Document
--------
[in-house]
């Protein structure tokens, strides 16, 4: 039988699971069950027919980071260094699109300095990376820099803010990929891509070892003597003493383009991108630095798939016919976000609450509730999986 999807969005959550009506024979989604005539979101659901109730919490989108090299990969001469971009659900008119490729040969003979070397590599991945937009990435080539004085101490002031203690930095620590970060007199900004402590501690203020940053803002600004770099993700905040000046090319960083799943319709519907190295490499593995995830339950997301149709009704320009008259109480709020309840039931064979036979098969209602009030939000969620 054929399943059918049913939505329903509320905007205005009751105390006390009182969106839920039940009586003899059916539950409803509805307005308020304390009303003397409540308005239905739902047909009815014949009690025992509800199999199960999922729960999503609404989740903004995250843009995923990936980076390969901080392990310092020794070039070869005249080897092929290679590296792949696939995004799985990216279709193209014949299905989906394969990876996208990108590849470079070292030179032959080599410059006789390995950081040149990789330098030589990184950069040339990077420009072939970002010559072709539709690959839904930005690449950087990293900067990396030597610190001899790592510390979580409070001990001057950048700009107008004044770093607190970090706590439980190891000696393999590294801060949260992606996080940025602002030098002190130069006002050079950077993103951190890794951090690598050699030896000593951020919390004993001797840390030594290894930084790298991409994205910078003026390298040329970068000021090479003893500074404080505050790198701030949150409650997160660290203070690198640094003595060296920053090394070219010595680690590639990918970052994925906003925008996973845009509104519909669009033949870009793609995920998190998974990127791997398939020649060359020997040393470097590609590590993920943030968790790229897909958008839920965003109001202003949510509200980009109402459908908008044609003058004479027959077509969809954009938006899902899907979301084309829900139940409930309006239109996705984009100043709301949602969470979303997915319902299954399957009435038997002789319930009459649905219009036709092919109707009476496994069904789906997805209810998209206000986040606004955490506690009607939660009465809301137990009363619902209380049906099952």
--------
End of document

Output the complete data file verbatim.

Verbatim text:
[in-house]
């Protein structure tokens, strides 16, 4: 039988699971069950027919980071260094699109300095990376820099803010990929891509070892003597003493383009991108630095798939016919976000609450509730999986 999807969005959550009506024979989604005539979101659901109730919490989108090299990969001469971009659900008119490729040969003979070397590599991945937009990435080539004085101490002031203690930095620590970060007199900004402590501690203020940053803002600004770099993700905040000046090319960083799943319709519907190295490499593995995830339950997301149709009704320009008259109480709020309840039931064979036979098969209602009030939000969620 054929399943059918049913939505329903509320905007205005009751105390006390009182969106839920039940009586003899059916539950409803509805307005308020304390009303003397409540308005239905739902047909009815014949009690025992509800199999199960999922729960999503609404989740903004995250843009995923990936980076390969901080392990310092020794070039070869005249080897092929290679590296792949696939995004799985990216279709193209014949299905989906394969990876996208990108590849470079070292030179032959080599410059006789390995950081040149990789330098030589990184950069040339990077420009072939970002010559072709539709690959839904930005690449950087990293900067990396030597610190001899790592510390979580409070001990001057950048700009107008004044770093607190970090706590439980190891000696393999590294801060949260992606996080940025602002030098002190130069006002050079950077993103951190890794951090690598050699030896000593951020919390004993001797840390030594290894930084790298991409994205910078003026390298040329970068000021090479003893500074404080505050790198701030949150409650997160660290203070690198640094003595060296920053090394070219010595680690590639990918970052994925906003925008996973845009509104519909669009033949870009793609995920998190998974990127791997398939020649060359020997040393470097590609590590993920943030968790790229897909958008839920965003109001202003949510509200980009109402459908908008044609003058004479027959077509969809954009938006899902899907979301084309829900139940409930309006239109996705984009100043709301949602969470979303997915319902299954399957009435038997002789319930009459649905219009036709092919109707009476496994069904789906997805209810998209206000986040606004955490506690009607939660009465809301137990009363619902209380049906099952």